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A local resident draws a laugh from her daughter by donning the head of a musk ox (Ovibos moschatus) recently shot by her husband. Sport hunters are allowed to kill approximately 70 of these animals, once extinct in Alaska, per year.

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A musk ox bull (Ovibos moschatus) charges at Joel Sartore, on Nunivak Island, Alaska. These animals descended from stock brought in from Greenland in 1935.

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A wire fence keeps elk (Cervus canadensis) on Elk National refuge land and from roaming into the town of Jackson, Wyoming.

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A herd of American bison (Bison bison) standing in the rain on Fort Niobrara NWR in Nebraska.

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A volunteer collects seeds from wildflowers and native grasses to plant. Since they were never farmed, old graveyards are prime locations for finding the original tallgrass that has virtually disappeared elsewhere on the Great Plains.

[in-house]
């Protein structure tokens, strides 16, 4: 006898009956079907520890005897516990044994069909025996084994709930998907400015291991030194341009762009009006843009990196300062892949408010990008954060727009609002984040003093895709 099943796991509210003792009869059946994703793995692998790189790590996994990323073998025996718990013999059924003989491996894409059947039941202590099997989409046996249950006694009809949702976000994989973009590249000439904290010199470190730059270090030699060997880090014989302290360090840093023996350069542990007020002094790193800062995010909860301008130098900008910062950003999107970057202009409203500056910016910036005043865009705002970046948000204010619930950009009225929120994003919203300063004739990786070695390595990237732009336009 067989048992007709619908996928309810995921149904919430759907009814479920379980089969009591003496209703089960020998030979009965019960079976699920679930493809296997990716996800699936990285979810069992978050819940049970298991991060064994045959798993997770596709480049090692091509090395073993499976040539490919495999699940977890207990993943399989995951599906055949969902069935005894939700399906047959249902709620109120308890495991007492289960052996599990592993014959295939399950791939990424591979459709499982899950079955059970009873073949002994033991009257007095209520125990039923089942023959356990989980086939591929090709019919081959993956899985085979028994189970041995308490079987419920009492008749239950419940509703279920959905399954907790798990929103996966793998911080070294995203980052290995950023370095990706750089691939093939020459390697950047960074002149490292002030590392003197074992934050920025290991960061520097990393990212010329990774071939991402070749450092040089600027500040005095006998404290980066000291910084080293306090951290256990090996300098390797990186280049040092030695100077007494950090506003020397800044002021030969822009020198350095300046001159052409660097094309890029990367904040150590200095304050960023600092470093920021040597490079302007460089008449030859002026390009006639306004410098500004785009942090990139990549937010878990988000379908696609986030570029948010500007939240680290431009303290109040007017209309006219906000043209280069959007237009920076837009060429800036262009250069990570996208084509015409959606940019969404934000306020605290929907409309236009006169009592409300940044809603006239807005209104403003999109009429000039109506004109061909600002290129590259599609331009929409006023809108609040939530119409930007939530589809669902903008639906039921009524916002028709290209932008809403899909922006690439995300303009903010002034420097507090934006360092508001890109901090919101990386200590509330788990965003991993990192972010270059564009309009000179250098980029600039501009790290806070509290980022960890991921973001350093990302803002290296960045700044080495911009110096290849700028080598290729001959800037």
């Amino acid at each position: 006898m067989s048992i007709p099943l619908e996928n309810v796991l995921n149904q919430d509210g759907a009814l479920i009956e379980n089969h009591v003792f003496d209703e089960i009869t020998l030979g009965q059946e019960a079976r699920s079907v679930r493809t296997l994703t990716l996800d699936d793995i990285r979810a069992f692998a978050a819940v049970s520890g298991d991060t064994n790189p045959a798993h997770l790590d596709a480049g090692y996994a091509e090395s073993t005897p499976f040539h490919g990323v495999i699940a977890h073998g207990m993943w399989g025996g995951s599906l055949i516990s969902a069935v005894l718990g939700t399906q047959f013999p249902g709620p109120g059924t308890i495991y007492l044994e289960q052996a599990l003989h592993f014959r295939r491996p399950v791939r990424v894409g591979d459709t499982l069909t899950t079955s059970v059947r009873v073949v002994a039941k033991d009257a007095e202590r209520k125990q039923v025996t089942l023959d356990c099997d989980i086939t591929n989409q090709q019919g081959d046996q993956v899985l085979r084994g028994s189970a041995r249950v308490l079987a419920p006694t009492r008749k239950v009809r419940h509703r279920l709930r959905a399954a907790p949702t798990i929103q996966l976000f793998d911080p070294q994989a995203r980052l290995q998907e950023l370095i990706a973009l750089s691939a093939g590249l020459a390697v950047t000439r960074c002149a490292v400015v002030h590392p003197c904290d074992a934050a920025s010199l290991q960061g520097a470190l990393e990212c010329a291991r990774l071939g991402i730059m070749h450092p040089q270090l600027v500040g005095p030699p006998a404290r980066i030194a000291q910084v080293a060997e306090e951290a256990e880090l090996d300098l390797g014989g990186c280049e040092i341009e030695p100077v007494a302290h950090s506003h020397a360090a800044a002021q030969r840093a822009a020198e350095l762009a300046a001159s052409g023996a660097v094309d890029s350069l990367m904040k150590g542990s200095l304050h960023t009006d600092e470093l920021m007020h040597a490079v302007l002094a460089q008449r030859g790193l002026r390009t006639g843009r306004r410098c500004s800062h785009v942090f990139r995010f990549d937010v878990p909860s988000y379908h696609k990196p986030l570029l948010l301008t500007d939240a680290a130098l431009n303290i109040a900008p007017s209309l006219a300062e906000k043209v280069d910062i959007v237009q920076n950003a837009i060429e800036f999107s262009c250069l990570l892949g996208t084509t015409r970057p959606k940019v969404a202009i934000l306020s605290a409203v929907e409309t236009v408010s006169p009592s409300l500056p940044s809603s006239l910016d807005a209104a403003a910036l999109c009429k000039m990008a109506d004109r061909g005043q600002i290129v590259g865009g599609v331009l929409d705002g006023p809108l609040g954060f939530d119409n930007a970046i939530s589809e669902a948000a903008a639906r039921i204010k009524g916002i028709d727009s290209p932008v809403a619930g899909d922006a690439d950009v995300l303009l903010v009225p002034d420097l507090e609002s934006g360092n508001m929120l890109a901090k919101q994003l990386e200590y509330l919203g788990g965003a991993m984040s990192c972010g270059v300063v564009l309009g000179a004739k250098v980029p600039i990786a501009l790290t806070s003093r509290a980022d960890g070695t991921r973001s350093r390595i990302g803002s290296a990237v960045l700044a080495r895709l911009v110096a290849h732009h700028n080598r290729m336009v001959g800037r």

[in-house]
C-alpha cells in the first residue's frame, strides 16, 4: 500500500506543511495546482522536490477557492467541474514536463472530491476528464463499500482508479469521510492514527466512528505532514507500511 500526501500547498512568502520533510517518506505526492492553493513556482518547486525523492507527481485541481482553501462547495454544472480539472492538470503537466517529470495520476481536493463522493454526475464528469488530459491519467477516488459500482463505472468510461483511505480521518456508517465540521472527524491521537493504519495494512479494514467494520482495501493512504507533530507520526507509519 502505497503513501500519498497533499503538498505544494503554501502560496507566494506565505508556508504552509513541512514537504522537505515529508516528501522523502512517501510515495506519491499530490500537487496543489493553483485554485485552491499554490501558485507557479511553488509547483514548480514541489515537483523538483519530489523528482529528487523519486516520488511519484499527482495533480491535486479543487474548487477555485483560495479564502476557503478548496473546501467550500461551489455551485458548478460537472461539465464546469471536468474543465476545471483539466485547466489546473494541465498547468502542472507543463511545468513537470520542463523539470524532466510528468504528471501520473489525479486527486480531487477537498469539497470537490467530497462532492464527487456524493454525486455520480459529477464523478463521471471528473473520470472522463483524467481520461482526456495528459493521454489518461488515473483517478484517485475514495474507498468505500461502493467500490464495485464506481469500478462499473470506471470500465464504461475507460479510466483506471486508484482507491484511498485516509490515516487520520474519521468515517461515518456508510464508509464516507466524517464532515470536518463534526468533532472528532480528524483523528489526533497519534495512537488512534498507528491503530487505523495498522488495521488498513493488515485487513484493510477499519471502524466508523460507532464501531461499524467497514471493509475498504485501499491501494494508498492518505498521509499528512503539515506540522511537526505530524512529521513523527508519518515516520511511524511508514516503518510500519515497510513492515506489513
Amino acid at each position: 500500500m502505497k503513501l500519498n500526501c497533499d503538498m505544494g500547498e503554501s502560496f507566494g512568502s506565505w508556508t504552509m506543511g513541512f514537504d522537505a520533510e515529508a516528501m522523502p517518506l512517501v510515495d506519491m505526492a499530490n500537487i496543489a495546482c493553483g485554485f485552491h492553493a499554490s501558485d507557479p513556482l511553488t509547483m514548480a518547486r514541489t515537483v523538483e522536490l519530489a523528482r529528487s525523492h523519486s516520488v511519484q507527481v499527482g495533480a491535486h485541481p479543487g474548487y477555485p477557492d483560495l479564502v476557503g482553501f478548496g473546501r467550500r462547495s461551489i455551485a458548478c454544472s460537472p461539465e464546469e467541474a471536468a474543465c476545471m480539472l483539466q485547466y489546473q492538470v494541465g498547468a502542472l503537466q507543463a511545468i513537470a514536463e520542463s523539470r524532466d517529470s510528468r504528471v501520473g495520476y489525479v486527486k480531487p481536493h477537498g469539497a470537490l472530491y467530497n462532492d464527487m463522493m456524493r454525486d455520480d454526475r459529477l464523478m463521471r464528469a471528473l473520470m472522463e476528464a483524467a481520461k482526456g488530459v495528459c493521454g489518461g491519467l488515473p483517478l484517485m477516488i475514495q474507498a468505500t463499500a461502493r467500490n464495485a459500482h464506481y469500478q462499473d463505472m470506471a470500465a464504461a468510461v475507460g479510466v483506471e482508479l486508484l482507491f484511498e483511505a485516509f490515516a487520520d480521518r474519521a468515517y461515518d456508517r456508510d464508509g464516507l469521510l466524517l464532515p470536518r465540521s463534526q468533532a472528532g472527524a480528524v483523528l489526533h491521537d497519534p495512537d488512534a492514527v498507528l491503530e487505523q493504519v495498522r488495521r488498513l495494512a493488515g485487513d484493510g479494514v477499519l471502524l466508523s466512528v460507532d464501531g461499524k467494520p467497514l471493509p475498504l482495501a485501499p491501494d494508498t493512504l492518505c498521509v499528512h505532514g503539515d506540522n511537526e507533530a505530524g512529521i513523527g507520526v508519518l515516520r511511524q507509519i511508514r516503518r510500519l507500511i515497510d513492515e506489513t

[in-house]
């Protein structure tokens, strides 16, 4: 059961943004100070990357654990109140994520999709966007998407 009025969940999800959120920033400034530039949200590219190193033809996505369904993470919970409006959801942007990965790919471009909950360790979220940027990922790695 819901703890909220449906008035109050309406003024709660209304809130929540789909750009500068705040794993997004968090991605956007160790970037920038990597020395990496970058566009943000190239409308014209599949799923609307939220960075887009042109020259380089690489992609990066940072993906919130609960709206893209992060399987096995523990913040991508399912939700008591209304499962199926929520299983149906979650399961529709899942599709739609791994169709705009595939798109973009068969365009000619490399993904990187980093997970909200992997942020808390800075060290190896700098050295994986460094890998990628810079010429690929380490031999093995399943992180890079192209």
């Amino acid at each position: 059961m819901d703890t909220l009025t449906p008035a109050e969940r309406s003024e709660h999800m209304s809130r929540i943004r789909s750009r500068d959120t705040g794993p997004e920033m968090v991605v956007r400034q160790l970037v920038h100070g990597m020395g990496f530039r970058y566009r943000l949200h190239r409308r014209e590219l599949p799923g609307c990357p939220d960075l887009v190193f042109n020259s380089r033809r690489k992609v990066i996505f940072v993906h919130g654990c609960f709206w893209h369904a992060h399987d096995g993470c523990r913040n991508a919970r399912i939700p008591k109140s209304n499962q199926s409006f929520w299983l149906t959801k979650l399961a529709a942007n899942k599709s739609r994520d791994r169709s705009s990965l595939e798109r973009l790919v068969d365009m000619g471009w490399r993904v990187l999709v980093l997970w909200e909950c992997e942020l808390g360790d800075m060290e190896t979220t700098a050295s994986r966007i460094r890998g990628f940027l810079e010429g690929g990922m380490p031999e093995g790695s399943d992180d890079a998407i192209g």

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Ross’ geese (Chen rossii) fly over fields flooded for their benefit. The artificial habitat was created to divert the birds from feeding on farmers’ crops.

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Suburbs surround the salt ponds of San Diego Bay, part of which may become a new National Wildlife Refuge in California.

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Black skimmers (Rhynchops niger) on a salt pond beside San Diego bay in California.